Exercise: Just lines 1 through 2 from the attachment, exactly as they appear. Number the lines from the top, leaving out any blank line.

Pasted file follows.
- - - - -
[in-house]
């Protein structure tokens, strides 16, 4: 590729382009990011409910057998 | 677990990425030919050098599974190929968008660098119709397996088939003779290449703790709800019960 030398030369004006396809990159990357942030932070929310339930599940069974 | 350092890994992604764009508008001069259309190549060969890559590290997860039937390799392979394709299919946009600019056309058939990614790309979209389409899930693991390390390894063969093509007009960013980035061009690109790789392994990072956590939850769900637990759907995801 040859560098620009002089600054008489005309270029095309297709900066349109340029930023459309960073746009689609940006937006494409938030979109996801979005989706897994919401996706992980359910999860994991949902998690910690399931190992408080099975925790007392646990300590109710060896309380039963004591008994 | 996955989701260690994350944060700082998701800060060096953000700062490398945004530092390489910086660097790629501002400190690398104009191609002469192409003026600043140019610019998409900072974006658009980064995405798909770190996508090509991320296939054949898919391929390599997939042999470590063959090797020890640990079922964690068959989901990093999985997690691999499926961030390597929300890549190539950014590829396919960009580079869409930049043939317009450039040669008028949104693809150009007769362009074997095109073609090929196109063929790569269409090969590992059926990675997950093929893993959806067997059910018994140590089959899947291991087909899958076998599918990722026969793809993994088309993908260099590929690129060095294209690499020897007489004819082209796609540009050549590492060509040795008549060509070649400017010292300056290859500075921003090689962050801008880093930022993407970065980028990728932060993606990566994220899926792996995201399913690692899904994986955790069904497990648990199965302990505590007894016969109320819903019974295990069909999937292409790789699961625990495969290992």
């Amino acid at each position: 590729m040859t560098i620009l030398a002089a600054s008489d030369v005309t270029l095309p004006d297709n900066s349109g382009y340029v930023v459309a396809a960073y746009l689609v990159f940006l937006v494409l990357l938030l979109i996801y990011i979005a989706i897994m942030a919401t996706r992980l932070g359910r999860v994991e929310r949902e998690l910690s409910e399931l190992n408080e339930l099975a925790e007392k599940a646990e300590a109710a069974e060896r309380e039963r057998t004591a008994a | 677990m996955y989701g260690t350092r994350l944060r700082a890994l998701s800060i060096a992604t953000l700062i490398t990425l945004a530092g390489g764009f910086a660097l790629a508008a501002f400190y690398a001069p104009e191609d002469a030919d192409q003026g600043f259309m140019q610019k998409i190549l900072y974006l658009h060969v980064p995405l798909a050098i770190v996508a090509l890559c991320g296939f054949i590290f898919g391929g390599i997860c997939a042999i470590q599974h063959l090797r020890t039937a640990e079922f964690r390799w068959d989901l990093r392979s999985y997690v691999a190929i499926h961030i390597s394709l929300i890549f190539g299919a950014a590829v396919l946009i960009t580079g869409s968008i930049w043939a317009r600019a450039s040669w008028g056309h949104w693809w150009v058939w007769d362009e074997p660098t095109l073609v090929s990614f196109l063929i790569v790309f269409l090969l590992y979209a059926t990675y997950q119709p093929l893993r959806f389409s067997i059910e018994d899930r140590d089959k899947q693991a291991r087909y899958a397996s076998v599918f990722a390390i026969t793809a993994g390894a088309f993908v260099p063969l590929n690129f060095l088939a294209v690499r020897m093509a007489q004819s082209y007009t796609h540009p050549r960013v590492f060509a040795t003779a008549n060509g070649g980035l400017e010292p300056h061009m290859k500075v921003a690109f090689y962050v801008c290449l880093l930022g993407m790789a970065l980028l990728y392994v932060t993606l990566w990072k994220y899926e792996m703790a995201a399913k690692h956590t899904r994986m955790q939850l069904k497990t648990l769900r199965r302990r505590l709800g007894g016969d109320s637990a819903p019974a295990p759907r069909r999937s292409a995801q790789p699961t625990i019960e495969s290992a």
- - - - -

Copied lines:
[in-house]
């Protein structure tokens, strides 16, 4: 590729382009990011409910057998 | 677990990425030919050098599974190929968008660098119709397996088939003779290449703790709800019960 030398030369004006396809990159990357942030932070929310339930599940069974 | 350092890994992604764009508008001069259309190549060969890559590290997860039937390799392979394709299919946009600019056309058939990614790309979209389409899930693991390390390894063969093509007009960013980035061009690109790789392994990072956590939850769900637990759907995801 040859560098620009002089600054008489005309270029095309297709900066349109340029930023459309960073746009689609940006937006494409938030979109996801979005989706897994919401996706992980359910999860994991949902998690910690399931190992408080099975925790007392646990300590109710060896309380039963004591008994 | 996955989701260690994350944060700082998701800060060096953000700062490398945004530092390489910086660097790629501002400190690398104009191609002469192409003026600043140019610019998409900072974006658009980064995405798909770190996508090509991320296939054949898919391929390599997939042999470590063959090797020890640990079922964690068959989901990093999985997690691999499926961030390597929300890549190539950014590829396919960009580079869409930049043939317009450039040669008028949104693809150009007769362009074997095109073609090929196109063929790569269409090969590992059926990675997950093929893993959806067997059910018994140590089959899947291991087909899958076998599918990722026969793809993994088309993908260099590929690129060095294209690499020897007489004819082209796609540009050549590492060509040795008549060509070649400017010292300056290859500075921003090689962050801008880093930022993407970065980028990728932060993606990566994220899926792996995201399913690692899904994986955790069904497990648990199965302990505590007894016969109320819903019974295990069909999937292409790789699961625990495969290992």